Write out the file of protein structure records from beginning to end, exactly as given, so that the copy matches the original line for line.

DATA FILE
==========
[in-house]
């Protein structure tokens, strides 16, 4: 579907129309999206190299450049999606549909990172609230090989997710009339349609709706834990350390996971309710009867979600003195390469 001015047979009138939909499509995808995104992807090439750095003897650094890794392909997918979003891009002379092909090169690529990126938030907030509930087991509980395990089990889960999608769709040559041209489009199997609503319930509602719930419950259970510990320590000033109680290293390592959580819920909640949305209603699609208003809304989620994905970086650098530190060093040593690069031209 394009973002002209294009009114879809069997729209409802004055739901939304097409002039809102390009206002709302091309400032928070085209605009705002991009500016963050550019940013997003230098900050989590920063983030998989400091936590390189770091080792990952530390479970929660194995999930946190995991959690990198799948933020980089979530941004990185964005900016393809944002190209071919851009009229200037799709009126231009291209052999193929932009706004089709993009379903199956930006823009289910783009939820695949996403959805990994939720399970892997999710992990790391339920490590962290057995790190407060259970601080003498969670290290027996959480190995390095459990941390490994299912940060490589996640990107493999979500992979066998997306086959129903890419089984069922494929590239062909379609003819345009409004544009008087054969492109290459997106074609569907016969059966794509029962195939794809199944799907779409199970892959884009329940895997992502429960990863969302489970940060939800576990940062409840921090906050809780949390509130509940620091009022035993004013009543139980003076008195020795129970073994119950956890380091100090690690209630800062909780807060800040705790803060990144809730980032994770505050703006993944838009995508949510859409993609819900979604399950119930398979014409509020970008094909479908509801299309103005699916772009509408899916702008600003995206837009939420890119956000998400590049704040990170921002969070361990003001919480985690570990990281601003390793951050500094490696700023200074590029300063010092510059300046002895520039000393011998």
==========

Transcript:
[in-house]
């Protein structure tokens, strides 16, 4: 579907129309999206190299450049999606549909990172609230090989997710009339349609709706834990350390996971309710009867979600003195390469 001015047979009138939909499509995808995104992807090439750095003897650094890794392909997918979003891009002379092909090169690529990126938030907030509930087991509980395990089990889960999608769709040559041209489009199997609503319930509602719930419950259970510990320590000033109680290293390592959580819920909640949305209603699609208003809304989620994905970086650098530190060093040593690069031209 394009973002002209294009009114879809069997729209409802004055739901939304097409002039809102390009206002709302091309400032928070085209605009705002991009500016963050550019940013997003230098900050989590920063983030998989400091936590390189770091080792990952530390479970929660194995999930946190995991959690990198799948933020980089979530941004990185964005900016393809944002190209071919851009009229200037799709009126231009291209052999193929932009706004089709993009379903199956930006823009289910783009939820695949996403959805990994939720399970892997999710992990790391339920490590962290057995790190407060259970601080003498969670290290027996959480190995390095459990941390490994299912940060490589996640990107493999979500992979066998997306086959129903890419089984069922494929590239062909379609003819345009409004544009008087054969492109290459997106074609569907016969059966794509029962195939794809199944799907779409199970892959884009329940895997992502429960990863969302489970940060939800576990940062409840921090906050809780949390509130509940620091009022035993004013009543139980003076008195020795129970073994119950956890380091100090690690209630800062909780807060800040705790803060990144809730980032994770505050703006993944838009995508949510859409993609819900979604399950119930398979014409509020970008094909479908509801299309103005699916772009509408899916702008600003995206837009939420890119956000998400590049704040990170921002969070361990003001919480985690570990990281601003390793951050500094490696700023200074590029300063010092510059300046002895520039000393011998």